I’ve put probably (if no major problems occcur) the last but in any case the first beta release of cssutils online. Mainly a few improvements and bugfixes, a bit more docs and a thing here or there. The main feature may be a “combine” script which resolves @import rules in a sheet. Idea is to have a simple “proxy” CSS loaded from an HTML page which then loads all other needed CSS files (for e.g. layout, modules, colors or however you structure your CSS files). For production the “combine” script should be run which resolves the @imports in the proxy script (no nested imports yet!) and saves the resulting SINGLE CSS files optionally minified for deployment. The HTML does not have to be changed as the proxy ideally contains all needed CSS rules now. But for development a nice structure of CSS files may be used and kept…
Anyway, cssutils 0.9.5 will (probably) be adding better support for selectors, ideally it will be possible to query a cssutils stylesheet for styles for certain elements or documents. As this means building the complete first C of CSS (the Cascade) this will probably take a bit longer. But I guess it will make cssutils at least a bit more useful than just being a very big pretty printer…
BTW, I need to define which CSS hacks survive cssutils. I guess mostly hacks in the bounds of valid CSS will survive, currently the only non-valid hack “$propname” (used for IE) does survive. Anyway, something for next year
Noticing the the Django book is final I began reading it today (I wanted to look into Django for some time now but never really came to it). Anyway the book is quite nice, easy reading with simple examples (a bit too targeted to beginners which I guess I am not really anymore).
To try the examples I downloaded the newest Django release (0.96.1 I think), untared it and started
setup.py. Funny enough this simple step failed… After looking into the source of setup.py I noticed this line:
package = dirpath[len_root_dir:].lstrip('/').replace('/', '.'). Being on Windows this of course failed and I changed it to ‘\\’. I guess one should use
os.path.sep in this case so I decided to add a proper bug report to the Django Trac. Again this simple idea failed as my short post was not allowed as the system thought of it as spam
So I gave up on this. Two simple things failing does demotivate me…
But I started reading the book anyway and tried the examples too (after the hacked install ). Until Chapter 4 where I am currently it all makes sense (should do with Djangos good reputation). I am not quite sure if another templating system was needed though. I still prefer XSLT for templating as it gives me total freedom about the HTML and if the source XML is based on XHTML it is not even difficult to write or understand. A few well-placed added elements (in another namespace) do all what I want in theses cases (e.g. a menu renderer). Anyway Djangos templating and its philosophical background seem to make sense but look like JATS in the end.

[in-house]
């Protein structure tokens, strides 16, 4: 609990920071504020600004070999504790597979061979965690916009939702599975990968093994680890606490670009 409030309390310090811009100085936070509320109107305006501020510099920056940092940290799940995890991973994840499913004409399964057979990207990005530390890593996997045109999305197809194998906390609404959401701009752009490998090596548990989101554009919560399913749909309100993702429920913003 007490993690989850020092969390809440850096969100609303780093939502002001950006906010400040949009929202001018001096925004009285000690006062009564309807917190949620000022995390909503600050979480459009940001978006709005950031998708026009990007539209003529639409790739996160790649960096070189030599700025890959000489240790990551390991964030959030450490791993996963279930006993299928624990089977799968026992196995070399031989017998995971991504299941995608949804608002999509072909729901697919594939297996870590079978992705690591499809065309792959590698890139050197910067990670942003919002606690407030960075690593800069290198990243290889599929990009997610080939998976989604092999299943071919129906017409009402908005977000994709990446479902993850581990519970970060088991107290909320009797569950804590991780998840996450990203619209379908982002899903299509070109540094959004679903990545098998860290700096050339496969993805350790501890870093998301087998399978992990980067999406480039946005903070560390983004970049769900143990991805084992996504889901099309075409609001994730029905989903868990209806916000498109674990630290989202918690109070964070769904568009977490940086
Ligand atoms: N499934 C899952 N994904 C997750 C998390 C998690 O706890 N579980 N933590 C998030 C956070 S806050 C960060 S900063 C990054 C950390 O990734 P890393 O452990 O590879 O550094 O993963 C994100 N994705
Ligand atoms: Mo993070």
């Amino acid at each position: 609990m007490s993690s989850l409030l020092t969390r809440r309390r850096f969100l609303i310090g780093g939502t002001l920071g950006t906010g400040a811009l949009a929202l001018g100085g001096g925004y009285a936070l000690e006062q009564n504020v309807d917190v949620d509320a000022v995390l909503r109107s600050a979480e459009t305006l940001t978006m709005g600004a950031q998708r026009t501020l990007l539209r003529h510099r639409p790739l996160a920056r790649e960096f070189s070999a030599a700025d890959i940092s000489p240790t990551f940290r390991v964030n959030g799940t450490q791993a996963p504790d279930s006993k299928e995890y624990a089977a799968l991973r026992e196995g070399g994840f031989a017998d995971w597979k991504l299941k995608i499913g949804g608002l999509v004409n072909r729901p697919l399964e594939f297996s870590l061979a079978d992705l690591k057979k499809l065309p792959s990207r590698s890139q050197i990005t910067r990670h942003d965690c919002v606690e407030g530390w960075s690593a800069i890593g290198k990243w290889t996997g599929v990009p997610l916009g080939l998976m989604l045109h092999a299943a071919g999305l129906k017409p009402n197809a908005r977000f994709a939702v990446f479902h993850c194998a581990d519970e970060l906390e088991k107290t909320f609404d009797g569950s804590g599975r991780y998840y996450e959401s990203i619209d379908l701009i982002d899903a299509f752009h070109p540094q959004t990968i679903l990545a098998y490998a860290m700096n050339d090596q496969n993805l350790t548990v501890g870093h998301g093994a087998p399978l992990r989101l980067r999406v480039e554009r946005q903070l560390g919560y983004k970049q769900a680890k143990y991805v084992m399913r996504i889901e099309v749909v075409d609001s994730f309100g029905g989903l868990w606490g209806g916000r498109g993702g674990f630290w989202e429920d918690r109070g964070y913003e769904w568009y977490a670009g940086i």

As a side note, I use web.py at work for a small project at the moment. It works very well and XSLT usage was very simple to add. I guess Django is better for more complex apps but web.py is fine for simple stuff. Documentation is lacking though and I don’t think there will be any “web.pybook” soon
Again a new alpha version has been released, not that it is really more alpha than all betas or even full releases before but mostly as it is not “fully” tested.
For the future I am not really sure where to go. I guess focusing on improvement of the usage of the library (simplify API e.g.) would be the best. cssutils till now is just a lib which can parse a given CSS and enhance/change it on the level of specific rules or build a new CSS from scratch. It is not possible to “render” anything but not even possible to query it on maybe a given HTML or XML document or a given CSS selector. So I guess the heavy work like reading the Cascade properly or get a single property value for a given element from a given CSS style sheet set can be built on top of it but rightfully should be part of cssutils.
It started as a pretty printer which it does not that bad, CSS hacks might get lost though and also not all CSS possible constructs are parsed as they should, try e.g. an advanced PrinceXML CSS sheet and see what is lost. Validation of simple (not necessarily short of course) sheets does work quite well too. It is not as bad as it sounds I guess – the average CSS should be handled quite well (and other CSS implementations have their problems too) but still sometimes it makes me fell depressed having done so much but hardly enough…
Generally cssutil should have more uses than that. Problem as always is time and also as most CSS implementation lack a full compliant implementation (even Operas or Firefox) I fear cssutils can only be even worse
Let’s see how much time I can spare over christmas, maybe I try something like a query functionality…